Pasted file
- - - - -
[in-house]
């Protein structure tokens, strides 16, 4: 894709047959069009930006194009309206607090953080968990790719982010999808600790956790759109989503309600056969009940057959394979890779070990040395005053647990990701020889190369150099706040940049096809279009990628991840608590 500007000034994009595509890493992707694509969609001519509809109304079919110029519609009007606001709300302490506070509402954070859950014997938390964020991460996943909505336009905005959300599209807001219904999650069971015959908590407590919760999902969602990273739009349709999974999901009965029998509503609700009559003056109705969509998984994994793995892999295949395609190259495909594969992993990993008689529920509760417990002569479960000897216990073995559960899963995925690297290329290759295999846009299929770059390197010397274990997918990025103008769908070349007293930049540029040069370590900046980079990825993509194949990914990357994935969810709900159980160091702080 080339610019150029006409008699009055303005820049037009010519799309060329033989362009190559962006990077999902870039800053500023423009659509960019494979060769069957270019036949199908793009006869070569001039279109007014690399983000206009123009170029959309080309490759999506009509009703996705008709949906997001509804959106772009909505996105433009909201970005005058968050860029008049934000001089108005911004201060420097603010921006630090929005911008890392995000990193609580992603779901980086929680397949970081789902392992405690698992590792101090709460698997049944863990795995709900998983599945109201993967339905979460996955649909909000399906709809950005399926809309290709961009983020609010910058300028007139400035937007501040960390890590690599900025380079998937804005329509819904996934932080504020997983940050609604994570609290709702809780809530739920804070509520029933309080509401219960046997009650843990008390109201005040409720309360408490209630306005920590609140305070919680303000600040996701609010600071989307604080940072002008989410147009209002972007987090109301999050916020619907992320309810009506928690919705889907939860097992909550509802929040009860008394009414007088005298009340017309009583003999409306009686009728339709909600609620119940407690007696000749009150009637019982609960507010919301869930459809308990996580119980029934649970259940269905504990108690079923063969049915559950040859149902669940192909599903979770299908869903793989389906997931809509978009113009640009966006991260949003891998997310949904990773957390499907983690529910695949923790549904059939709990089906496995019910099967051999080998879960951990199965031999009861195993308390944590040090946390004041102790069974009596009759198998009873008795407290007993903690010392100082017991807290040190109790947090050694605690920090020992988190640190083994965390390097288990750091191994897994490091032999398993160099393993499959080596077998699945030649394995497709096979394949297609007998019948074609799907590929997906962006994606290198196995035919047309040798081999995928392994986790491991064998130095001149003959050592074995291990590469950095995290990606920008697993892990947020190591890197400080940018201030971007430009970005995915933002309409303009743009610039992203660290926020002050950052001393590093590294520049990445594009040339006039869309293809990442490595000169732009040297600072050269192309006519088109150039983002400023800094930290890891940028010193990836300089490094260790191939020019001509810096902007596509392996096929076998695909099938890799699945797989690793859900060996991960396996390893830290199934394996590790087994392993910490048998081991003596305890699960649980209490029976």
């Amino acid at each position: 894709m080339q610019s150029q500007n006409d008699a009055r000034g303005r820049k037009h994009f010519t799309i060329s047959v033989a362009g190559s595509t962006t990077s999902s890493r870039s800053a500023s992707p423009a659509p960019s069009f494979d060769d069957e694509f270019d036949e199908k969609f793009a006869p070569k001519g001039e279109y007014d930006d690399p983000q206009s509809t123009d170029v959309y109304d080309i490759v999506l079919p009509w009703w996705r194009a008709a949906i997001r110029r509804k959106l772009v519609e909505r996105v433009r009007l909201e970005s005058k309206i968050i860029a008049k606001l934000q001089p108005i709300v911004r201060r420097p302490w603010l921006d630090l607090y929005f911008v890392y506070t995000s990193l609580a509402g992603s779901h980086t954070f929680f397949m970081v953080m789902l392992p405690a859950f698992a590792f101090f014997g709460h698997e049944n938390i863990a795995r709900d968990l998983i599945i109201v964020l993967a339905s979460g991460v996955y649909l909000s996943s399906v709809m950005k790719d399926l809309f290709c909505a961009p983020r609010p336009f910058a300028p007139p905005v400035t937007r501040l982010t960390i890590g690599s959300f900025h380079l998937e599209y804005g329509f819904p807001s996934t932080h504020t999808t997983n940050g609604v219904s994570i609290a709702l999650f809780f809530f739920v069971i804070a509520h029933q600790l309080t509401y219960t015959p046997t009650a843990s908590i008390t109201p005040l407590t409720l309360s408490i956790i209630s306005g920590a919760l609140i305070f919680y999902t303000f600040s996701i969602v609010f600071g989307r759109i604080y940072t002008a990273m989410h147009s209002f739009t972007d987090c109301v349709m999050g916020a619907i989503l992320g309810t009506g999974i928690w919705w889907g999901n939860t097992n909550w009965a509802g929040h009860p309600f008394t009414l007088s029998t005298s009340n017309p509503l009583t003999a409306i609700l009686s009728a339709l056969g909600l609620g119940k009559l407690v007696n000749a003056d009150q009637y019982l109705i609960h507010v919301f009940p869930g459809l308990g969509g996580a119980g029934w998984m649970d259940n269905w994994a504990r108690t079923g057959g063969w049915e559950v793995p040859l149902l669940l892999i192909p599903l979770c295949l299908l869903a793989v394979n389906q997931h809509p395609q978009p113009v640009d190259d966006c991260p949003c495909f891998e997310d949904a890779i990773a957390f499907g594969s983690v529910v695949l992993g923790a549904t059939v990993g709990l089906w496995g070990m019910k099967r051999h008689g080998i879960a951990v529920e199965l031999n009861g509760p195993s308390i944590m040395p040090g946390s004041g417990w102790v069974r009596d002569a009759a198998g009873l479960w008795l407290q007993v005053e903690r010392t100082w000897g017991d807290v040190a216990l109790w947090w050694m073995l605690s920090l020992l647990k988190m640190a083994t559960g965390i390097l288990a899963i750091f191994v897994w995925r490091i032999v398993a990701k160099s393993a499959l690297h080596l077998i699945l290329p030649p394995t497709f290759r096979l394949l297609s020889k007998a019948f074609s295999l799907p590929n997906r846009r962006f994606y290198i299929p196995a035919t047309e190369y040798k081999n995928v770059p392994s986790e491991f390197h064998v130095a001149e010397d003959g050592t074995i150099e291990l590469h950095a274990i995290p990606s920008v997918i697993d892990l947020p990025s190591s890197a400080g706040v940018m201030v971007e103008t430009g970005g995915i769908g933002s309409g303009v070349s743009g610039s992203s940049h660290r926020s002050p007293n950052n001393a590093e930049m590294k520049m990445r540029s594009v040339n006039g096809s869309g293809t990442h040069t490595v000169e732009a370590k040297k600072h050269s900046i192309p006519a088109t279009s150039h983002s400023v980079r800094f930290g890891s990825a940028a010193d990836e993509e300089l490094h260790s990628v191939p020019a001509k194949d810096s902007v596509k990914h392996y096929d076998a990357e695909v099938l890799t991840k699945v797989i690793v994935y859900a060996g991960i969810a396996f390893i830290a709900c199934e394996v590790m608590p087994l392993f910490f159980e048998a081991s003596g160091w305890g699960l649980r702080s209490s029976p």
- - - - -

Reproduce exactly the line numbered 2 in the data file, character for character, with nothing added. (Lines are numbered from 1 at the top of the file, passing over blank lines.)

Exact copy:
């Protein structure tokens, strides 16, 4: 894709047959069009930006194009309206607090953080968990790719982010999808600790956790759109989503309600056969009940057959394979890779070990040395005053647990990701020889190369150099706040940049096809279009990628991840608590 500007000034994009595509890493992707694509969609001519509809109304079919110029519609009007606001709300302490506070509402954070859950014997938390964020991460996943909505336009905005959300599209807001219904999650069971015959908590407590919760999902969602990273739009349709999974999901009965029998509503609700009559003056109705969509998984994994793995892999295949395609190259495909594969992993990993008689529920509760417990002569479960000897216990073995559960899963995925690297290329290759295999846009299929770059390197010397274990997918990025103008769908070349007293930049540029040069370590900046980079990825993509194949990914990357994935969810709900159980160091702080 080339610019150029006409008699009055303005820049037009010519799309060329033989362009190559962006990077999902870039800053500023423009659509960019494979060769069957270019036949199908793009006869070569001039279109007014690399983000206009123009170029959309080309490759999506009509009703996705008709949906997001509804959106772009909505996105433009909201970005005058968050860029008049934000001089108005911004201060420097603010921006630090929005911008890392995000990193609580992603779901980086929680397949970081789902392992405690698992590792101090709460698997049944863990795995709900998983599945109201993967339905979460996955649909909000399906709809950005399926809309290709961009983020609010910058300028007139400035937007501040960390890590690599900025380079998937804005329509819904996934932080504020997983940050609604994570609290709702809780809530739920804070509520029933309080509401219960046997009650843990008390109201005040409720309360408490209630306005920590609140305070919680303000600040996701609010600071989307604080940072002008989410147009209002972007987090109301999050916020619907992320309810009506928690919705889907939860097992909550509802929040009860008394009414007088005298009340017309009583003999409306009686009728339709909600609620119940407690007696000749009150009637019982609960507010919301869930459809308990996580119980029934649970259940269905504990108690079923063969049915559950040859149902669940192909599903979770299908869903793989389906997931809509978009113009640009966006991260949003891998997310949904990773957390499907983690529910695949923790549904059939709990089906496995019910099967051999080998879960951990199965031999009861195993308390944590040090946390004041102790069974009596009759198998009873008795407290007993903690010392100082017991807290040190109790947090050694605690920090020992988190640190083994965390390097288990750091191994897994490091032999398993160099393993499959080596077998699945030649394995497709096979394949297609007998019948074609799907590929997906962006994606290198196995035919047309040798081999995928392994986790491991064998130095001149003959050592074995291990590469950095995290990606920008697993892990947020190591890197400080940018201030971007430009970005995915933002309409303009743009610039992203660290926020002050950052001393590093590294520049990445594009040339006039869309293809990442490595000169732009040297600072050269192309006519088109150039983002400023800094930290890891940028010193990836300089490094260790191939020019001509810096902007596509392996096929076998695909099938890799699945797989690793859900060996991960396996390893830290199934394996590790087994392993910490048998081991003596305890699960649980209490029976």